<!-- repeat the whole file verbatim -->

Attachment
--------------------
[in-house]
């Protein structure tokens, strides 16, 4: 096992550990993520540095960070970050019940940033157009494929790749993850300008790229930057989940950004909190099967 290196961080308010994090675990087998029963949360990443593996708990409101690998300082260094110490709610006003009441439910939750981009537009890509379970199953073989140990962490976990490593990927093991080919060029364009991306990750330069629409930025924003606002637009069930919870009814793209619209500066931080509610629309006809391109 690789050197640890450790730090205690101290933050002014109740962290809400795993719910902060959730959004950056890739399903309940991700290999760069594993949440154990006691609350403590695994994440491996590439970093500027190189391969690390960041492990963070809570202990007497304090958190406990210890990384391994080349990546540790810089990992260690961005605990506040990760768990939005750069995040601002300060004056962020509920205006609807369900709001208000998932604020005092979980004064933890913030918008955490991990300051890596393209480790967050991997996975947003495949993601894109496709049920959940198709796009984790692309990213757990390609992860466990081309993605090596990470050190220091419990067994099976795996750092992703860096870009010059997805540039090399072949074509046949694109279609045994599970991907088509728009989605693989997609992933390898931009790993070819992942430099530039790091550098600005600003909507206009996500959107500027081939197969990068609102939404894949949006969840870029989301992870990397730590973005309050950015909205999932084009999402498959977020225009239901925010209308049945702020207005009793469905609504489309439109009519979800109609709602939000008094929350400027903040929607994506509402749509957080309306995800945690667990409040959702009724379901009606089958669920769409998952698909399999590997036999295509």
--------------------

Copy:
[in-house]
């Protein structure tokens, strides 16, 4: 096992550990993520540095960070970050019940940033157009494929790749993850300008790229930057989940950004909190099967 290196961080308010994090675990087998029963949360990443593996708990409101690998300082260094110490709610006003009441439910939750981009537009890509379970199953073989140990962490976990490593990927093991080919060029364009991306990750330069629409930025924003606002637009069930919870009814793209619209500066931080509610629309006809391109 690789050197640890450790730090205690101290933050002014109740962290809400795993719910902060959730959004950056890739399903309940991700290999760069594993949440154990006691609350403590695994994440491996590439970093500027190189391969690390960041492990963070809570202990007497304090958190406990210890990384391994080349990546540790810089990992260690961005605990506040990760768990939005750069995040601002300060004056962020509920205006609807369900709001208000998932604020005092979980004064933890913030918008955490991990300051890596393209480790967050991997996975947003495949993601894109496709049920959940198709796009984790692309990213757990390609992860466990081309993605090596990470050190220091419990067994099976795996750092992703860096870009010059997805540039090399072949074509046949694109279609045994599970991907088509728009989605693989997609992933390898931009790993070819992942430099530039790091550098600005600003909507206009996500959107500027081939197969990068609102939404894949949006969840870029989301992870990397730590973005309050950015909205999932084009999402498959977020225009239901925010209308049945702020207005009793469905609504489309439109009519979800109609709602939000008094929350400027903040929607994506509402749509957080309306995800945690667990409040959702009724379901009606089958669920769409998952698909399999590997036999295509």